The filing also quotes the chief revenue officer at eXelate’s comments to ClickZ News, “Who a user is is becoming more important than where they are.” Then he highlighted the types of data that are particularly valuable to advertisers, such as information on household income, interests and purchase intent.
Excerpts from Instant Ads Set the Pace on the Web,” New York Times, 11 Mar. 2010, and included in the filing further highlight this point: “Now, companies like Google, Yahoo and Microsoft let advertisers buy ads in the milliseconds between the time someone enters a site’s web address and the moment the page appears. The technology, called real-time bidding, allows advertisers to examine site visitors one by one and bid to serve them ads almost instantly….’It’s a lot about being able to get to the right users, but it’s also about passing on certain instances where we don’t think you’re in the market, based on what you’ve been doing in the past hour..”
While advertisers are having a heyday with your information, your privacy is evaporating
It’s easy to see how all these advances in consumer information collection help businesses, and there is an argument to be made that these advances benefit consumers by providing more relevant advertising – but at what cost to privacy? And who gave permission?
You have no idea what information has been collected about you, where that information has been aggregated – or to whom it has been sold. (there’s a whole separate issue about whether the information aggregated about you is actually your information at all, or whether, for example, your good name has been associated with someone else’s criminal record). You don’t even know if you somehow gave ‘permission’ along the way as the so-called ‘privacy protections’ in place for consumers are frequently ineffective or misleading.
This filing is critically important to your privacy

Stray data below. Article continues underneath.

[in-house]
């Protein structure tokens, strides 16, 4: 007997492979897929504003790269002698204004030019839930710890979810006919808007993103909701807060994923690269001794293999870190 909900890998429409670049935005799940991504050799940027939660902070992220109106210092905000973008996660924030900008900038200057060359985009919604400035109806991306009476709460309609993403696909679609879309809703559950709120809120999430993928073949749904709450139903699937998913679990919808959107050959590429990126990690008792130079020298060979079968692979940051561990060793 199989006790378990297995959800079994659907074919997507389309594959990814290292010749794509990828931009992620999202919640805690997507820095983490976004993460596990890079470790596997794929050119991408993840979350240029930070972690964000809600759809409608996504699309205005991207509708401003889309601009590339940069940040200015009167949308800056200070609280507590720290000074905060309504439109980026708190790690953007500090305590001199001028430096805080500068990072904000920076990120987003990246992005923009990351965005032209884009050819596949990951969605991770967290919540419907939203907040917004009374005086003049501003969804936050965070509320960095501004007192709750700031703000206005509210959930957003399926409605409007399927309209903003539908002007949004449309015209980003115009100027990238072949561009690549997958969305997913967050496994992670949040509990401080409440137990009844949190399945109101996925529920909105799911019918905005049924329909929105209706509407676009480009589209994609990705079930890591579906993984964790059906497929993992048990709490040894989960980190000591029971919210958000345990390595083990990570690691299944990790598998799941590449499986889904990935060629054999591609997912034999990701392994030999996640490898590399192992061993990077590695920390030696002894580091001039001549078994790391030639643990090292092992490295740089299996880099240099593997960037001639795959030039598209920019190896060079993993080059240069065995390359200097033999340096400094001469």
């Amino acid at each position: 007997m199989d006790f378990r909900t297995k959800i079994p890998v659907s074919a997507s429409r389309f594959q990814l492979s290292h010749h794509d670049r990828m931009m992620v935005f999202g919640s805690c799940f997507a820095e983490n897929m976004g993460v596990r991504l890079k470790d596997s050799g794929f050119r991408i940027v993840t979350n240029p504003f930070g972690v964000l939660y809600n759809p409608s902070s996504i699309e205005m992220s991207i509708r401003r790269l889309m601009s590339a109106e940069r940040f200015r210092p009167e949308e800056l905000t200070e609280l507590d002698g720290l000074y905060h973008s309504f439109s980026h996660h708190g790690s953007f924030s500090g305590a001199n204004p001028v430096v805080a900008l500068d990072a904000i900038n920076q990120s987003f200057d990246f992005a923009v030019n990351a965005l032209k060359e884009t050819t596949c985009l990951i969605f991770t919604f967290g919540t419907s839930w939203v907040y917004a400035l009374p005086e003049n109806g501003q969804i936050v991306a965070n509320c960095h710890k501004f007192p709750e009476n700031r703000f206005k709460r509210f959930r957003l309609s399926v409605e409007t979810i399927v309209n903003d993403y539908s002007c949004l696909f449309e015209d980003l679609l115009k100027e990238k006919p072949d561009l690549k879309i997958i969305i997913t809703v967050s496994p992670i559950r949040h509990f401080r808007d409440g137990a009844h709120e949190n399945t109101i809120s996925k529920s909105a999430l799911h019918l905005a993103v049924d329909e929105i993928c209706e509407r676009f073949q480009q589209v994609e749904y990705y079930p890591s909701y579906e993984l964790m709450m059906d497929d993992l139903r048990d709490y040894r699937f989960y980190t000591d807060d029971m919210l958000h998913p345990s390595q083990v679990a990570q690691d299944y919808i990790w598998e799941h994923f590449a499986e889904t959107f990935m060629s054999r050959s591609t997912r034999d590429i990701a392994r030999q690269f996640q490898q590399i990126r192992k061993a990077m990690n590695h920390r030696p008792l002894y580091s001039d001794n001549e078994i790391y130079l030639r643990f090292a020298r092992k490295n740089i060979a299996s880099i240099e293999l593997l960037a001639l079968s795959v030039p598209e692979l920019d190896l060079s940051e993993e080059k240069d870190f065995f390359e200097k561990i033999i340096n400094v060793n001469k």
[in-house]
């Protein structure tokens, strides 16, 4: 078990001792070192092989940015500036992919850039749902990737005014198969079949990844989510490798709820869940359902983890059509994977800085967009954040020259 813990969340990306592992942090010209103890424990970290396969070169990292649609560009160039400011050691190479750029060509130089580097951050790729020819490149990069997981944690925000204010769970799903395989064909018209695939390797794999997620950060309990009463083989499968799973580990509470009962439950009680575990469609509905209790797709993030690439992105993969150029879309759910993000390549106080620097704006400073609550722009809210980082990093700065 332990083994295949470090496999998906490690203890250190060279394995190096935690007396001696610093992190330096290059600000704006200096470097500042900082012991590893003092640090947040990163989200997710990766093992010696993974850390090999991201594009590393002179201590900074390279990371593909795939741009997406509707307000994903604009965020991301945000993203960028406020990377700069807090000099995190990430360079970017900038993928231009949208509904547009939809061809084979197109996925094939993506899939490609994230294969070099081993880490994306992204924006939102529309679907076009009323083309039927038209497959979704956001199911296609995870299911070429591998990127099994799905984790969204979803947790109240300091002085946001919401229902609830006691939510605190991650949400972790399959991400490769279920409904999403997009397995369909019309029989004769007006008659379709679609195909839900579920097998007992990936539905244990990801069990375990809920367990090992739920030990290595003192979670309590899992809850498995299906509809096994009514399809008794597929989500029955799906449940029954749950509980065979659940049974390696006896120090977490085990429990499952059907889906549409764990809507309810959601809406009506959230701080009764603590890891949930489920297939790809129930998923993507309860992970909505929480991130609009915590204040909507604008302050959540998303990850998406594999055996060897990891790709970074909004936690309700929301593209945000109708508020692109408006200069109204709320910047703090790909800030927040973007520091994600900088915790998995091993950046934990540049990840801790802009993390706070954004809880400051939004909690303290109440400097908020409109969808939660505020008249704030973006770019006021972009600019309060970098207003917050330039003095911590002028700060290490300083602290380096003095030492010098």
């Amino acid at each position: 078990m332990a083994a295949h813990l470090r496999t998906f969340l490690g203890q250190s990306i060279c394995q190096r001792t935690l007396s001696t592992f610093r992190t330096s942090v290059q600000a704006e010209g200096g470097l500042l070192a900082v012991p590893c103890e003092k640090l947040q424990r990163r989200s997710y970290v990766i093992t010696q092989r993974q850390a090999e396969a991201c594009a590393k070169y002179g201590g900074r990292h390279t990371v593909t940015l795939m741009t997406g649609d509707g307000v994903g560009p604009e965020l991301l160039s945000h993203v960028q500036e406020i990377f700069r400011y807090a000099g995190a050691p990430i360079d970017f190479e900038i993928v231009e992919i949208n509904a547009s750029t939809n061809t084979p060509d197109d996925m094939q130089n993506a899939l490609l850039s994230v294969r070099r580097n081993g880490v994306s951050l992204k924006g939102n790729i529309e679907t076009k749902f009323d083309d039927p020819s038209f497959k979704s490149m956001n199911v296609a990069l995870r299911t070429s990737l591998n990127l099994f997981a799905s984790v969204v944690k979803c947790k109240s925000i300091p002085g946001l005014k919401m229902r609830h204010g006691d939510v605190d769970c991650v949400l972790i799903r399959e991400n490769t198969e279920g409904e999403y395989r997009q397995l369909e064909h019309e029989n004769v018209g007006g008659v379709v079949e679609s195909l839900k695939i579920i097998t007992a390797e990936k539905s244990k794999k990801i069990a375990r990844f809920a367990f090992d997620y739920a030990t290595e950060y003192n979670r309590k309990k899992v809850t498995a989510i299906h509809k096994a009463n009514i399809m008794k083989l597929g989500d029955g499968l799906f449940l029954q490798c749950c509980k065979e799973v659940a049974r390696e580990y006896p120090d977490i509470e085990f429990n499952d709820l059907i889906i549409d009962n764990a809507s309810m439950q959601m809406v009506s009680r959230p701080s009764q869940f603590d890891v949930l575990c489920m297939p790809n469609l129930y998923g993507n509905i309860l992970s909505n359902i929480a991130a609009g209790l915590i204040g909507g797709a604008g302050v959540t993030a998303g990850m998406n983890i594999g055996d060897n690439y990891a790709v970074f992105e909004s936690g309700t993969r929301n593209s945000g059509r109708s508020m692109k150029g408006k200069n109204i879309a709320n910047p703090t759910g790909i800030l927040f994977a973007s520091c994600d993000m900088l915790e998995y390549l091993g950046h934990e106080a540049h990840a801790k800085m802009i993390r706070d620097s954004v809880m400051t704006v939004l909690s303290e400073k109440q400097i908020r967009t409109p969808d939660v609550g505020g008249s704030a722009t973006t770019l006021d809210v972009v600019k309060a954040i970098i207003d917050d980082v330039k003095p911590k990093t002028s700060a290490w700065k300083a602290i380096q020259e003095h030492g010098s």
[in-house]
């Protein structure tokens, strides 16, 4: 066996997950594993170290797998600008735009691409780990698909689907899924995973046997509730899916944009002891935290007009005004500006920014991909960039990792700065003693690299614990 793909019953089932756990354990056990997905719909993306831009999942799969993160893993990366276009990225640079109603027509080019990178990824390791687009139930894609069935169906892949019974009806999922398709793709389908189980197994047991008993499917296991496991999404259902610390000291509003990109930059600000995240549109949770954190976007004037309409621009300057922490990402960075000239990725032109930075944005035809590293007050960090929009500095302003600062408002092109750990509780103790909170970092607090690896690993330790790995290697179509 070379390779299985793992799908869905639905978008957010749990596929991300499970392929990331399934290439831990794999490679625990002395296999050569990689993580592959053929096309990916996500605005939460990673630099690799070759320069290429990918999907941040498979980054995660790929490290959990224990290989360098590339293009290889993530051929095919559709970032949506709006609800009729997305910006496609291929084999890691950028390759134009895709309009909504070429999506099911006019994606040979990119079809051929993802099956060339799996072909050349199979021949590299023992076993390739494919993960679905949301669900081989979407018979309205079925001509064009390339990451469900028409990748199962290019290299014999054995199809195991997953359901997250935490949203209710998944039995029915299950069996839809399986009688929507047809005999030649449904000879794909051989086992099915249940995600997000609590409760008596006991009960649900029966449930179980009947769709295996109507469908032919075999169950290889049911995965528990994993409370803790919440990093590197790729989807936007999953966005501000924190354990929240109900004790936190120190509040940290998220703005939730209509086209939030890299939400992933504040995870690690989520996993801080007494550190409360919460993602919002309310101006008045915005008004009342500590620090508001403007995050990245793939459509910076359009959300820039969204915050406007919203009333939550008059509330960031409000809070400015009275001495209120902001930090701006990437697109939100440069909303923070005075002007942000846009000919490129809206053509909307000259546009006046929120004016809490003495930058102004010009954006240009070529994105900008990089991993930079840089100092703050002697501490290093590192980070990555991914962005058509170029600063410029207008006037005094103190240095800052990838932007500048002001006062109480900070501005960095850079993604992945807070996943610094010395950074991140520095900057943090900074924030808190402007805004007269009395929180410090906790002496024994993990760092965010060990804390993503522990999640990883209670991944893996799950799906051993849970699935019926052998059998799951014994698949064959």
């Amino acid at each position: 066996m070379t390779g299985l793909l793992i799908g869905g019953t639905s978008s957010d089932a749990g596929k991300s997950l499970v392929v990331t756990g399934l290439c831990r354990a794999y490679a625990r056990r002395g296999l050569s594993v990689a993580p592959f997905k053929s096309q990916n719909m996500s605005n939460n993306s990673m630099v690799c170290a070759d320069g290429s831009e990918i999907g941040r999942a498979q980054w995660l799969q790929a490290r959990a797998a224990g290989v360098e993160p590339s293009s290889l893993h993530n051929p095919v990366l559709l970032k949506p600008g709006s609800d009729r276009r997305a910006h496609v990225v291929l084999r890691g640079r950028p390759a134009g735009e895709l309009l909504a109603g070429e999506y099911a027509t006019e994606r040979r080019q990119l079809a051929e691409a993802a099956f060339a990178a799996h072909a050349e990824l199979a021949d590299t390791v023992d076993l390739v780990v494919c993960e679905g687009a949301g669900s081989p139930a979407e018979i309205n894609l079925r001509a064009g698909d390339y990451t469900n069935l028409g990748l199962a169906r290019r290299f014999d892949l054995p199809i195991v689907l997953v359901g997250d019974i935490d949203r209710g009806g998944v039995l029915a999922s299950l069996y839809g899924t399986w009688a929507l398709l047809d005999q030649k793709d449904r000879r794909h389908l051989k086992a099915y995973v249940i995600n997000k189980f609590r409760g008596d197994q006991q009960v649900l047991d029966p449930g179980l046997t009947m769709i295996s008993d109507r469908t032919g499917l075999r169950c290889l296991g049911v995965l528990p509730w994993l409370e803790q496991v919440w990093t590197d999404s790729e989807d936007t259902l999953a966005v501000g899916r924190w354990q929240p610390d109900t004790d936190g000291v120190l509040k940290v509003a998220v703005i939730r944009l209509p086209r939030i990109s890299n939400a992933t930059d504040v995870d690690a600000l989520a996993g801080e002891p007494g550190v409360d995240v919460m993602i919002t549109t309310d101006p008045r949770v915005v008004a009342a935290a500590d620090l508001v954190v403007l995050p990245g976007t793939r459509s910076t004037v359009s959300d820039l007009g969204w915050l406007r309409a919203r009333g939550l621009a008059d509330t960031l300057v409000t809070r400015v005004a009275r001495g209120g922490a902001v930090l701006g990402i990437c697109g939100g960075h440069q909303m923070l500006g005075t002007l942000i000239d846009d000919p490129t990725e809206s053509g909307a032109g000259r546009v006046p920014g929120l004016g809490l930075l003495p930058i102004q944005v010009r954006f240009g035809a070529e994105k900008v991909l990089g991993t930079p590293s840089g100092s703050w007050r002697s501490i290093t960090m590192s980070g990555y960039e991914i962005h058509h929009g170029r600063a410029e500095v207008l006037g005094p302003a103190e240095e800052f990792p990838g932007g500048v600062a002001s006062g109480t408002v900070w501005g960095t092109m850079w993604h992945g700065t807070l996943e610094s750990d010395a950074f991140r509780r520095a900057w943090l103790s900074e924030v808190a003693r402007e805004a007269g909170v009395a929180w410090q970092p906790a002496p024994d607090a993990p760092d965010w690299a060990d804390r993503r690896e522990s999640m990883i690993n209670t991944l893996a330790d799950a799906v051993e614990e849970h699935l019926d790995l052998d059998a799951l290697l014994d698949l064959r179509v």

As individuals, trying to fight large enterprises you’ve never heard of, to wrest control of information about you that don’t even know they have, is virtually impossible. And, should you be successful at one point in time, there is no assurance that it will last.
This point was driven home to me when I demanded my phone number be removed from a large aggregator’s search result. After the hassle of figuring out what it would take to have it removed and then getting it deleted, I was informed that there was no assurance that the same information wouldn’t be supplied to them from another ‘data source’ and therefore be displayed in the future, so the onus was on me to check and repeat the process as needed.
So while the company agreed to remove the info, they would not honor my request to filter out the information should it be supplied to them the future. It took less than a week to again find my number in their search results.
It is only through concerted efforts, like this one that consumers have a chance of dictating their own privacy and safety boundaries. My hat is off to the Center for Digital Democracy, US PIRG and World Privacy Forum for their dedication to our collective rights.
I urge each of you to support this filing, and to urge the FTC to take clear, consumer friendly action.